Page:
European Commission - Press release
Antitrust: the Commission calls on France to ensure non‑discriminatory allocation of digital TV broadcasting frequencies
Brussels, 29 September 2011 – The Commission expects France to bring its procedure for granting digital TV broadcasting frequencies into line with European Union law in order to enable French viewers to benefit from enhanced digital terrestrial TV programming as rapidly as possible. The Commission is of the opinion that the French system under which three incumbent broadcasters1 were granted additional TV channels (‘compensatory channels’) without any competitive tendering procedure is contrary to European Union law, penalises rival broadcasters and deprives French viewers of more attractive programming. The Commission’s request takes the form of a ‘reasoned opinion’ under EU infringement proceedings. France now has two months to comply with the relevant EU law, otherwise the Commission may refer it to the Court of Justice of the European Union.
The transition from analog to digital broadcasting by 2012 constitutes one of the EU’s policy objectives. This change provides the possibility of recycling a significant proportion of the radio frequency spectrum for new services and for additional programmes (‘the digital dividend’). In order to make certain that this digital dividend leads to the entry of new players capable of breathing new life into the market and expanding viewer choice, the Commission ensures its allocation by way of open, transparent, objective, non-discriminatory and proportionate procedures, except for the specific case of channels pursuing general interest objectives.
The system for allocating additional TV channels without any competitive tendering procedure set up in France in 2007 to anticipate the switchover to digital terrestrial television is contrary to European Union law on a number of grounds. First, such a procedure can only be adopted in the specific case of channels pursuing general interest objectives, which is not true of the three channels in question.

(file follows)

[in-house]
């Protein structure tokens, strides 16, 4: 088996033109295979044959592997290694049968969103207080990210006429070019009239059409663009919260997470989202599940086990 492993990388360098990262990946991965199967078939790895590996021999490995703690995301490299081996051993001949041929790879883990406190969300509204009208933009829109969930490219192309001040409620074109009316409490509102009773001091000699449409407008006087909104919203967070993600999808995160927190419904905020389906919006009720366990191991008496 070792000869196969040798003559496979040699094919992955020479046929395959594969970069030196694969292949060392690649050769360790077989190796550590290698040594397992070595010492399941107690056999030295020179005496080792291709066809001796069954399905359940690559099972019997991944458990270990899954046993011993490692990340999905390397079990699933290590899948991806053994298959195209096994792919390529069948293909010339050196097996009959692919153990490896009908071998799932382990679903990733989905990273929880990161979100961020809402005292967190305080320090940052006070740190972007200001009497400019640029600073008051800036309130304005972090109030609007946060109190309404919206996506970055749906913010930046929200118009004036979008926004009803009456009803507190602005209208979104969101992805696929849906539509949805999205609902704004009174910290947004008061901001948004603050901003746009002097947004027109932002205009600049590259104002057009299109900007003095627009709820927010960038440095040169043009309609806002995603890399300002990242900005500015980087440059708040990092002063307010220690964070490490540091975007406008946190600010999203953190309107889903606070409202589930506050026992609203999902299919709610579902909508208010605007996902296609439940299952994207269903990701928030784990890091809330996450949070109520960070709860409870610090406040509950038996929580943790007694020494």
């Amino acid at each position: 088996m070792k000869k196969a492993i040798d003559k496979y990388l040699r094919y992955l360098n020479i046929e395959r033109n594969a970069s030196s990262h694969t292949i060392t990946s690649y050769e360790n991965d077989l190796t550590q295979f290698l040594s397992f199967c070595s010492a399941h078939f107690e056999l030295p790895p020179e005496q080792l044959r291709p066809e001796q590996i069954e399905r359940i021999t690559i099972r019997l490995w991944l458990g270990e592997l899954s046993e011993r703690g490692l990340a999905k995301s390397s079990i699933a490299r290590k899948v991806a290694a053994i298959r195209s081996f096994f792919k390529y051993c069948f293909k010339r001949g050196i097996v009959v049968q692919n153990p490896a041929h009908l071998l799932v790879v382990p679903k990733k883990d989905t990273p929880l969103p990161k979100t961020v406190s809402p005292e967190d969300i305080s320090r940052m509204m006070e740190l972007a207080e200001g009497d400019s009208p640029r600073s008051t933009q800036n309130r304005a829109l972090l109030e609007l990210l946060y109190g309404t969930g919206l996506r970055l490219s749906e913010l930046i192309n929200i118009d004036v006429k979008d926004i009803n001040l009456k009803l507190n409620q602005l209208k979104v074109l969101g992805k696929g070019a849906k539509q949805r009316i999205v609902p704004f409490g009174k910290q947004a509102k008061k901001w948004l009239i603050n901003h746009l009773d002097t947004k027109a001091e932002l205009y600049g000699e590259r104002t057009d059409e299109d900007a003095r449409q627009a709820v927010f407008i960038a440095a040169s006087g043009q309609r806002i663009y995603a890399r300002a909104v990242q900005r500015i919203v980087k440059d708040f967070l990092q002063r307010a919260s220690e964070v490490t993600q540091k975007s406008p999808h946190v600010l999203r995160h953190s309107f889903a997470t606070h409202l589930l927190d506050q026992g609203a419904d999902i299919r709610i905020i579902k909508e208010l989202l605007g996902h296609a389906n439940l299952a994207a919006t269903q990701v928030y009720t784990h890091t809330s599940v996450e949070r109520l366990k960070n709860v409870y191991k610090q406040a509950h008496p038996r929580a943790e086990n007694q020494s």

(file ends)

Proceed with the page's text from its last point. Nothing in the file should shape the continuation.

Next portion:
In addition, the granting of frequencies by way of compensation does not seem consistent with the notion of proportionality, since the alleged prejudice caused to the broadcasters concerned by bringing the date forward for the end of analog broadcasting by a couple of months appears negligible and may even have been offset by advantages granted in the past. Furthermore, the Commission regards the automatic award of additional channels, when new entrants are obliged to take part in a call for applications, with no guarantee of success, as a form of discrimination.
The EU legislation applying is the following:
Commission Directive 2002/77/EC of 16 September 2002 on competition in the markets for electronic communications networks and services (‘Competition Directive’), Official Journal L 249, 17.9.2002, pp. 21-26.
Directive 2002/20/EC of the European Parliament and of the Council of 7 March 2002 on the authorisation of electronic communications networks and services (‘Authorisation Directive’), Official Journal L 108, 24.4.2002, pp. 21-32.
For more information on EU infringement proceedings, see MEMO/11/646.
Current figures on infringements in general can be found here.
Amelia Torres (+32 2 295 46 29)
Marisa Gonzalez Iglesias (+32 2 295 19 25)
Canal+, TF1 and M6.